My artwork investigates the politics of LGBTQ2SIA+ identities and the complex historical narratives that continue to orient queer bodies as “other” with respect to the dominant society.
The ready-made assemblages I create consist of found domestic objects that have been rejected in some way. My materials are outliers acquired in thrift stores, back alleys, and resell furniture warehouses. I slightly alter and reorient them as a means of undercutting their utilitarian expectations as things to be used up, worn down, or relegated to the closets and cabinets of the traditional family home.
Board of Governors Graduating Student Award Recipient - Drawing
Myrt's Beauty Parlour (2020)
All that remains of Myrt’s Beauty Parlour, a popular gay bar in Calgary in the 1970s, is a parking lot and the memories of those who used to find refuge there. This installation is comprised of debris taken from Myrt’s original location, complete with a video projection of a reversed night-time recording of the street it used to face. Cars move backward across the space as viewers shadows are projected into the scene and a dreary rendition of The Rainbow Connection (the last song Myrt’s would play before closing each night) plays in the background.
Does Your Father Know? (2019)
Found ironing board, artificial plants
The Lavender Door (2019)
The threshold of A Women’s Place Bookstore - a queer feminist space that was once located in Calgary’s Beltline area - was marked by a lavender door. During the 1980s the store’s owner would smuggle LGBTQ2SIA+ books across the US border into Canada to be sold at A Women’s Place, knowing they’d be confiscated by Canadian Customs Officials if they were ordered and shipped by mail.
Today there is little evidence that such a space ever existed in Calgary, circumscribing A Women’s Place Bookstore primarily to the oral histories of those who once found community there.
The Lavender Door at the (now) convenience store that used to be A Women's Place Bookstore.
The Lavender Door at the (now) parking lot that used to be the Cecil Hotel. The Cecil Hotel was once a popular gathering space for queer women in Calgary.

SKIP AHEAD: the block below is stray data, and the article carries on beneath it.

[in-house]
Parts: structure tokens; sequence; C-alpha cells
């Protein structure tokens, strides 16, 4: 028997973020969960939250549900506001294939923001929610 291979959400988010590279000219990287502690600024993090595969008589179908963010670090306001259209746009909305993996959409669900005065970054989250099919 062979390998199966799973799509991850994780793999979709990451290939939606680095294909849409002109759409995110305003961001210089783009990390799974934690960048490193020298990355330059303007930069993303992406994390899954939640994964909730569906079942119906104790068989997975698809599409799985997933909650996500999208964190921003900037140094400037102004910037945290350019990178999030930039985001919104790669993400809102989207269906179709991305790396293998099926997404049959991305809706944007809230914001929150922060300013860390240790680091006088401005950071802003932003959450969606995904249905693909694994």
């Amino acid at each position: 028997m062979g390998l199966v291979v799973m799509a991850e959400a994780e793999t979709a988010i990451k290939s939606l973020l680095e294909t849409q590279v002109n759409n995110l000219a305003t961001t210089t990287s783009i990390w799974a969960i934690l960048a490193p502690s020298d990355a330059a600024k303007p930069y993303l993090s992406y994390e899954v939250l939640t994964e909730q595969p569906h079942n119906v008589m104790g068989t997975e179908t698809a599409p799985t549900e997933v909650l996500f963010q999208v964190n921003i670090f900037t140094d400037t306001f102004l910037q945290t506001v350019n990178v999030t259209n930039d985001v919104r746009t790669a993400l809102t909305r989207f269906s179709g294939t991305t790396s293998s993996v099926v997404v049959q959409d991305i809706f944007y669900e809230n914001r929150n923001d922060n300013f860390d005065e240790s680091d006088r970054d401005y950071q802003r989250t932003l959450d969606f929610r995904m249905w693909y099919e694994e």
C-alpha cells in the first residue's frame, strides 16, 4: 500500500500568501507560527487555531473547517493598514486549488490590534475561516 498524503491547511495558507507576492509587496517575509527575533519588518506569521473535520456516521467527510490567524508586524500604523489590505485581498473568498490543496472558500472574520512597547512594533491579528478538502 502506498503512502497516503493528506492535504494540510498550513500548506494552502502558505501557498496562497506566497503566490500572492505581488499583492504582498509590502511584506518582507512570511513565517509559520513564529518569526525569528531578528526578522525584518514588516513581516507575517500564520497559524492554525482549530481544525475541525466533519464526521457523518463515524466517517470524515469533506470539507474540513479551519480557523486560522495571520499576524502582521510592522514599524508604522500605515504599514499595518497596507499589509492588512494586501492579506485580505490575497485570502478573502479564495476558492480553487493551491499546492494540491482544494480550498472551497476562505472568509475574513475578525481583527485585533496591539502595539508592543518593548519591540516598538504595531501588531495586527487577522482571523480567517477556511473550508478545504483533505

The Lavender Door at the (now) vacant building that used to be Money-Pennies, formerly a lesbian bar in Calgary.
The War Had Come and Gone (2020)
Found photo collages
Chastity Belt (2020)
ATTENTION: MANAGEMENT IS NOT RESPONSIBLE FOR LOST OR STOLEN PROPERTY
Between Two (2020)
A fleshy pink veneer coats stubbled knock-kneed legs and shrugging shoulders...
This stand-a-lone-lonely-loner is on the fence - a whole split in two. They are between two posts. What’s between them and you?
Hard Knocks (2019)
Rocks, nylon socks, spraypaint, pumps
1. a request or demand, especially an authoritative or formal one
2. an official form on which such a demand is made
3. the act of taking something over, especially temporarily for military or public use in time of emergency
4. a necessary or essential condition; requisite
Attack of the 5ft Rug Muncher (2020)
Attack of the 5ft Rug Muncher is a satirical nod to the film Attack of the 50ft Woman (1958), directed by Nathan Hertz. The layers of found carpet used in this piece are soiled with a legacy of spilled drinks, grit, and cigar smoke. I am interested in the queer potential of its residual stains and smells as markers of a burdensome history that is viscerally present, yet altogether unknowable. By drawing a parallel between this sculpture and Hertz’s poignant representation of monstrous feminine agency, I am attempting to humorously probe at a cultural history that continues to cast queer/ feminist politics and desires as horrifying, dangerous, and irrational.